Protests are continuing to shake the Egyptian regime of President Abdel-Fattah el-Sissi as anti-government protesters took to the streets at least 16 different sites on Sunday amid heightened security in the country in advance of anticipated demonstrations.
Videos circulating on social media showed the demonstrators holding banners and chanting slogans calling on el-Sissi to step down. Others were seen setting a police car on fire and throwing stones at security forces. Dozens demonstrated in the al-Basateen district, a large neighborhood in southern Cairo, and in several surrounding areas. Protesters marched in Maadi, another large district that houses embassies and foreigners and in Madinat Nasr, a Cairo suburb.
The country has tightened security after former army contractor Mohamed Ali called for anti-government protests to commemorate the anniversary of the 2019 mass protests. During the 2019 protests, Egyptian security forces arrested people arbitrarily and even killed some on the grounds that they were armed. More than six people were killed by security forces. The people were allegedly members of the Muslim Brotherhood. Labeling the group as a terrorist organization, el-Sissi's regime has detained, tortured and killed thousands of people with the claim that they were linked to the group. According to Egyptian media, more than 1,200 people were arrested during the protests. However, Egyptian activists claim that the number is much higher since there were hundreds of detained people who were not registered by the police.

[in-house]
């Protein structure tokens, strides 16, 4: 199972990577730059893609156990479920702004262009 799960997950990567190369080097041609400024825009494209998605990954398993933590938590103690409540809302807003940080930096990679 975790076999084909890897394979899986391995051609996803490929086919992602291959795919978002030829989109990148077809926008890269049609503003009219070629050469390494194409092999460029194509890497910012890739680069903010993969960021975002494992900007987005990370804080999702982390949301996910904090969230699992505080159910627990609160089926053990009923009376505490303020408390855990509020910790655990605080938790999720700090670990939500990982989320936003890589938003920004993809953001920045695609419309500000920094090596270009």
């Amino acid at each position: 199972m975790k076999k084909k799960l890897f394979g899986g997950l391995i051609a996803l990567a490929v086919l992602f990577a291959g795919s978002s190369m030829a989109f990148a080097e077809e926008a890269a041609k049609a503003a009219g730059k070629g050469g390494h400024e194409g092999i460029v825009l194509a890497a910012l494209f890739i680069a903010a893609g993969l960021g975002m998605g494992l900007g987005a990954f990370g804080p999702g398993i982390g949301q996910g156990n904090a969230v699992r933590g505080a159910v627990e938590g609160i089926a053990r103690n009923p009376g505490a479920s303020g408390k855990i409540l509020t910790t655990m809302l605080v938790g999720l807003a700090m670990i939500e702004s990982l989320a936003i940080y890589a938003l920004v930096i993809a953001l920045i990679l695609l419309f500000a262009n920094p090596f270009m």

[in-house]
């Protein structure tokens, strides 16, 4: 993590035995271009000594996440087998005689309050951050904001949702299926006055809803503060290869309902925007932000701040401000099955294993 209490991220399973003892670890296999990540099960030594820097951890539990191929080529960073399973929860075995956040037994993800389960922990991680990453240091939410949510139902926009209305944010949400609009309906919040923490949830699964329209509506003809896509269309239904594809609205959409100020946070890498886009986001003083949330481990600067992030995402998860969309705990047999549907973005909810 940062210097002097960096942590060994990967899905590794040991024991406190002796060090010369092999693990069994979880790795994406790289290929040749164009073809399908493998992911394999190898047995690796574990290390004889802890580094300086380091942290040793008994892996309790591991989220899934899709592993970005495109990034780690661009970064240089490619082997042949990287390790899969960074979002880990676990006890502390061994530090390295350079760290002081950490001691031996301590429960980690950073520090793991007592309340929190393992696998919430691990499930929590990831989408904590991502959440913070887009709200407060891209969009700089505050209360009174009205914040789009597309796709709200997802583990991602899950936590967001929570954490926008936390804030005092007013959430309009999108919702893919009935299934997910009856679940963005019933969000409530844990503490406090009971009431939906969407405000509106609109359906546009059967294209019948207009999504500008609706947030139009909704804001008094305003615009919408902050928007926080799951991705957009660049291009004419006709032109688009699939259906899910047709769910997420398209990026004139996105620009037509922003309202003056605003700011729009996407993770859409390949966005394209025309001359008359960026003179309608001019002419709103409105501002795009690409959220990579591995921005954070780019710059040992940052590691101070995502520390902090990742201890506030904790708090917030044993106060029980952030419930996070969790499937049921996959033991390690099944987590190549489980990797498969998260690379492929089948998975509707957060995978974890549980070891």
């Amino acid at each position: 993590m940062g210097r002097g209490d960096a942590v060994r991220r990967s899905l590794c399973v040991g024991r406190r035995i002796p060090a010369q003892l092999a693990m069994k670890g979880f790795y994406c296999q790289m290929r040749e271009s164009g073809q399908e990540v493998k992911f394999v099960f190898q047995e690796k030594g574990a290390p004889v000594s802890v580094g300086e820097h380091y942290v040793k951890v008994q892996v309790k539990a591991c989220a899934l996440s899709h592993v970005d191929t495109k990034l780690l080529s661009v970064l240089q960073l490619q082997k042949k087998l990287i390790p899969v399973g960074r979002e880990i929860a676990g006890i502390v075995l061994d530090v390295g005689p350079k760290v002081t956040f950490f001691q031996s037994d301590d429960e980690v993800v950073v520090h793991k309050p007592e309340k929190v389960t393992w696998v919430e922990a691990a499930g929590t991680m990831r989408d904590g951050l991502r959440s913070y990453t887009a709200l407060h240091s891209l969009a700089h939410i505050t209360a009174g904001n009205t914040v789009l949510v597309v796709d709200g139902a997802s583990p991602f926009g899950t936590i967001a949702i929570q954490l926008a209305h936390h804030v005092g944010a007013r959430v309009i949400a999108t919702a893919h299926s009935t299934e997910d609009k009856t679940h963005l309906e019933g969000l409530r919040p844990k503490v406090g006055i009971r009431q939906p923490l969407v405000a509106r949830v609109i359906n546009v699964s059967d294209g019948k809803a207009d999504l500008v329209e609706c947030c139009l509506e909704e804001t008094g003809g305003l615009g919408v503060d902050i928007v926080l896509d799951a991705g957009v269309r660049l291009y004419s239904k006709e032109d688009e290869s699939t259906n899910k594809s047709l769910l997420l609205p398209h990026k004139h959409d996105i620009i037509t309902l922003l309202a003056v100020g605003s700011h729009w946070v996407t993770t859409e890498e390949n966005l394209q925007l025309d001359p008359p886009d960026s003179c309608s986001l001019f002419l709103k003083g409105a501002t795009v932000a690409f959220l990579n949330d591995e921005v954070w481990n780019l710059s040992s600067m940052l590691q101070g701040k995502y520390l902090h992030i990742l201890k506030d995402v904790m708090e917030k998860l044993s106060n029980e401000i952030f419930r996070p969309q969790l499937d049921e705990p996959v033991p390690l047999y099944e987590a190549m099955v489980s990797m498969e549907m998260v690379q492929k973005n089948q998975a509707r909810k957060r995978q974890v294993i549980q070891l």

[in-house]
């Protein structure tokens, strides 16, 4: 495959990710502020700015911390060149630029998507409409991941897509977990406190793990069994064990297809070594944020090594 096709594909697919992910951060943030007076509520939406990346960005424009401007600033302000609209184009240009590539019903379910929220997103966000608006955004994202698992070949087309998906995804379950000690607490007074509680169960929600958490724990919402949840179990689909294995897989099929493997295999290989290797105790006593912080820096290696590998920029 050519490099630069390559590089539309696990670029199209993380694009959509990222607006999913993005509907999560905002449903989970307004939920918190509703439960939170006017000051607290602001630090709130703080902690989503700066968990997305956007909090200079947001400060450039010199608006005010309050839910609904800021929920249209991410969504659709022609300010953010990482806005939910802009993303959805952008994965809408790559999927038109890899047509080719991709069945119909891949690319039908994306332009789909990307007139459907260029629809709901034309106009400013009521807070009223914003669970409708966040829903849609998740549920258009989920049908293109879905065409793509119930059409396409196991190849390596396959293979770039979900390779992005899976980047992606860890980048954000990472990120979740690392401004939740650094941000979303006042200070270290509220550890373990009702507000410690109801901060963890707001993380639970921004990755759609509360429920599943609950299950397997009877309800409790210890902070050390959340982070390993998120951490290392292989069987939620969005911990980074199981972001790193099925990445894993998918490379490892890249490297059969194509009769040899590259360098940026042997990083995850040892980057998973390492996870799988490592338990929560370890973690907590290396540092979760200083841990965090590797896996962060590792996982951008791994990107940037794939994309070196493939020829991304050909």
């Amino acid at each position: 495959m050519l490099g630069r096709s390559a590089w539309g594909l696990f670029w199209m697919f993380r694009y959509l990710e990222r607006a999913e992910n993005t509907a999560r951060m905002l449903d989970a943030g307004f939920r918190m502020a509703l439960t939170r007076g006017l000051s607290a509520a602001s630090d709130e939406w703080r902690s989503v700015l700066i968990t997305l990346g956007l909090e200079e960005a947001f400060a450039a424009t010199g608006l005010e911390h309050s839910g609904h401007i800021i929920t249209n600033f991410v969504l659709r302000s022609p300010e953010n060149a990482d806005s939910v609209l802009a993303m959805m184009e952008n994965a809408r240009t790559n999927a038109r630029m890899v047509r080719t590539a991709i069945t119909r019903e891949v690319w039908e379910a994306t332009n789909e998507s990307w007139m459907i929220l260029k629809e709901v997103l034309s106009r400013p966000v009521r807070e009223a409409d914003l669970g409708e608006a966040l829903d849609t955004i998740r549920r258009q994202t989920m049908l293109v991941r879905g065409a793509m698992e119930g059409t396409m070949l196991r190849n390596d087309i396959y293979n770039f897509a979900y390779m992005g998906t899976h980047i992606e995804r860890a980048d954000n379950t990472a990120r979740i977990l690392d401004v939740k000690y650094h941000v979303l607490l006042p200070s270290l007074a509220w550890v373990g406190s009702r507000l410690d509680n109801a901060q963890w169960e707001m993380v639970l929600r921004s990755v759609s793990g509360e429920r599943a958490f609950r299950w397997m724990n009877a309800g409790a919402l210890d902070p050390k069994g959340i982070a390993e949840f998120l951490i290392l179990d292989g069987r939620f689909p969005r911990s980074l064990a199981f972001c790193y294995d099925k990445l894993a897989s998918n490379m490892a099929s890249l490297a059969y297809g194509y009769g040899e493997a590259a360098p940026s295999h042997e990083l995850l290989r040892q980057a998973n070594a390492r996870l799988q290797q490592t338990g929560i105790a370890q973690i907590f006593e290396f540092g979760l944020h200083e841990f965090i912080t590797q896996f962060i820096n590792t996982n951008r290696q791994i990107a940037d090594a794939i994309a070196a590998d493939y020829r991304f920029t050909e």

El-Sissi ascended to power through external aid and support after leading a bloody military coup in 2013 against Mohammed Morsi, the country's first freely elected president who died suspiciously in June during a trial. Thousands of people rejected the army's move and demonstrated in the streets. Thousands were killed in Rabaa Square in one night on the grounds that the army had to disperse the protesters to preserve order. Since then, a harsh crackdown on dissidents, not only the Muslim Brotherhood but anyone who opposed el-Sissi, has commenced.
Following the bloody coup, Saudi Arabia and the United Arab Emirates (UAE) financed the new regime generously. Moreover, the U.S. has not refrained from pledging support despite the explicit human rights violations. U.S. President Donald Trump, who previously called el-Sissi "his favorite dictator," continues to back him. He also declared that el-Sissi was a "great leader" and "highly respected." Other Western countries were also silent over the mass human rights violations and the oppression of civil society.
Egypt has long been criticized for its violations of human rights, silencing dissidents and putting thousands in prison. Since 2015, the number of executions in Egypt has surged to an unprecedented level, according to rights activists who are concerned that more innocent Egyptians, many of them members of the Muslim Brotherhood, will be subjected to unfair executions.
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